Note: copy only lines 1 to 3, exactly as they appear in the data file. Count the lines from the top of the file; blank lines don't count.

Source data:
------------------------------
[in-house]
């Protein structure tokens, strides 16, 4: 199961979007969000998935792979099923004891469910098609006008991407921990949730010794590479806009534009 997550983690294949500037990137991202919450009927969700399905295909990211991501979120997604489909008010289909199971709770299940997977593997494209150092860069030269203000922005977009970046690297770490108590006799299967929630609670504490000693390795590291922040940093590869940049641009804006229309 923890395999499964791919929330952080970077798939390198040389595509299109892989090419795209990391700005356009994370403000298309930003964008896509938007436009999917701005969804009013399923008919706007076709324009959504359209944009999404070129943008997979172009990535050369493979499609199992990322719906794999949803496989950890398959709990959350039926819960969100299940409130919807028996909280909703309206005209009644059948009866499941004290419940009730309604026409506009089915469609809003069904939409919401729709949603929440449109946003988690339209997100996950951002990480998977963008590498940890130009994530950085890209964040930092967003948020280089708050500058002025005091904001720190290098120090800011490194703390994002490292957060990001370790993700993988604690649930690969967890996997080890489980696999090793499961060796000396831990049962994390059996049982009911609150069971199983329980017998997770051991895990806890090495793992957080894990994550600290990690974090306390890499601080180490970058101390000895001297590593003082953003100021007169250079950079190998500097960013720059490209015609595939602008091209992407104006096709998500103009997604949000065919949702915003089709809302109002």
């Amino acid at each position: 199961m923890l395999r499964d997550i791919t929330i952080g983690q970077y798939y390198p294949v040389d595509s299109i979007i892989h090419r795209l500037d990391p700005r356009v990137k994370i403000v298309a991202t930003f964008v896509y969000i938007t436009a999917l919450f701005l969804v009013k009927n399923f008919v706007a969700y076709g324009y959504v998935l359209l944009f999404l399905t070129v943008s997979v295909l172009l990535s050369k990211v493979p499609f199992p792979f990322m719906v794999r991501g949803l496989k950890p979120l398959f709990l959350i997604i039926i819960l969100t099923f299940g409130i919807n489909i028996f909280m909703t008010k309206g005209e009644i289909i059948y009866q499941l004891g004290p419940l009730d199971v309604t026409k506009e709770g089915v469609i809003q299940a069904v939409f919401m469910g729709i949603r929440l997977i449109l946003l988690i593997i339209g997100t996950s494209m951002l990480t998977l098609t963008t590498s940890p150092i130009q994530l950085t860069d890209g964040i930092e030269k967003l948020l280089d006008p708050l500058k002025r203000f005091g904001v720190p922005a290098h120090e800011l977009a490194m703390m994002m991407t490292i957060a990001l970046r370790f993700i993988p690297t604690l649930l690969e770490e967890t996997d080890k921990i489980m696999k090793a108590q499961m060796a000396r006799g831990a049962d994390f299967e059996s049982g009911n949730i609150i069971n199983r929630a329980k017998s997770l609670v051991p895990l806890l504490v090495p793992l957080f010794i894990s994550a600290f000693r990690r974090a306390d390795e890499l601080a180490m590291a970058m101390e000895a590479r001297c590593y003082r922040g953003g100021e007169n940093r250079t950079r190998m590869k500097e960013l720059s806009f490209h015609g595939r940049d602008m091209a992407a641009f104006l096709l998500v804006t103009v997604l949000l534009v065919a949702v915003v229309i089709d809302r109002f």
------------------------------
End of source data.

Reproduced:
[in-house]
């Protein structure tokens, strides 16, 4: 199961979007969000998935792979099923004891469910098609006008991407921990949730010794590479806009534009 997550983690294949500037990137991202919450009927969700399905295909990211991501979120997604489909008010289909199971709770299940997977593997494209150092860069030269203000922005977009970046690297770490108590006799299967929630609670504490000693390795590291922040940093590869940049641009804006229309 923890395999499964791919929330952080970077798939390198040389595509299109892989090419795209990391700005356009994370403000298309930003964008896509938007436009999917701005969804009013399923008919706007076709324009959504359209944009999404070129943008997979172009990535050369493979499609199992990322719906794999949803496989950890398959709990959350039926819960969100299940409130919807028996909280909703309206005209009644059948009866499941004290419940009730309604026409506009089915469609809003069904939409919401729709949603929440449109946003988690339209997100996950951002990480998977963008590498940890130009994530950085890209964040930092967003948020280089708050500058002025005091904001720190290098120090800011490194703390994002490292957060990001370790993700993988604690649930690969967890996997080890489980696999090793499961060796000396831990049962994390059996049982009911609150069971199983329980017998997770051991895990806890090495793992957080894990994550600290990690974090306390890499601080180490970058101390000895001297590593003082953003100021007169250079950079190998500097960013720059490209015609595939602008091209992407104006096709998500103009997604949000065919949702915003089709809302109002």
């Amino acid at each position: 199961m923890l395999r499964d997550i791919t929330i952080g983690q970077y798939y390198p294949v040389d595509s299109i979007i892989h090419r795209l500037d990391p700005r356009v990137k994370i403000v298309a991202t930003f964008v896509y969000i938007t436009a999917l919450f701005l969804v009013k009927n399923f008919v706007a969700y076709g324009y959504v998935l359209l944009f999404l399905t070129v943008s997979v295909l172009l990535s050369k990211v493979p499609f199992p792979f990322m719906v794999r991501g949803l496989k950890p979120l398959f709990l959350i997604i039926i819960l969100t099923f299940g409130i919807n489909i028996f909280m909703t008010k309206g005209e009644i289909i059948y009866q499941l004891g004290p419940l009730d199971v309604t026409k506009e709770g089915v469609i809003q299940a069904v939409f919401m469910g729709i949603r929440l997977i449109l946003l988690i593997i339209g997100t996950s494209m951002l990480t998977l098609t963008t590498s940890p150092i130009q994530l950085t860069d890209g964040i930092e030269k967003l948020l280089d006008p708050l500058k002025r203000f005091g904001v720190p922005a290098h120090e800011l977009a490194m703390m994002m991407t490292i957060a990001l970046r370790f993700i993988p690297t604690l649930l690969e770490e967890t996997d080890k921990i489980m696999k090793a108590q499961m060796a000396r006799g831990a049962d994390f299967e059996s049982g009911n949730i609150i069971n199983r929630a329980k017998s997770l609670v051991p895990l806890l504490v090495p793992l957080f010794i894990s994550a600290f000693r990690r974090a306390d390795e890499l601080a180490m590291a970058m101390e000895a590479r001297c590593y003082r922040g953003g100021e007169n940093r250079t950079r190998m590869k500097e960013l720059s806009f490209h015609g595939r940049d602008m091209a992407a641009f104006l096709l998500v804006t103009v997604l949000l534009v065919a949702v915003v229309i089709d809302r109002f």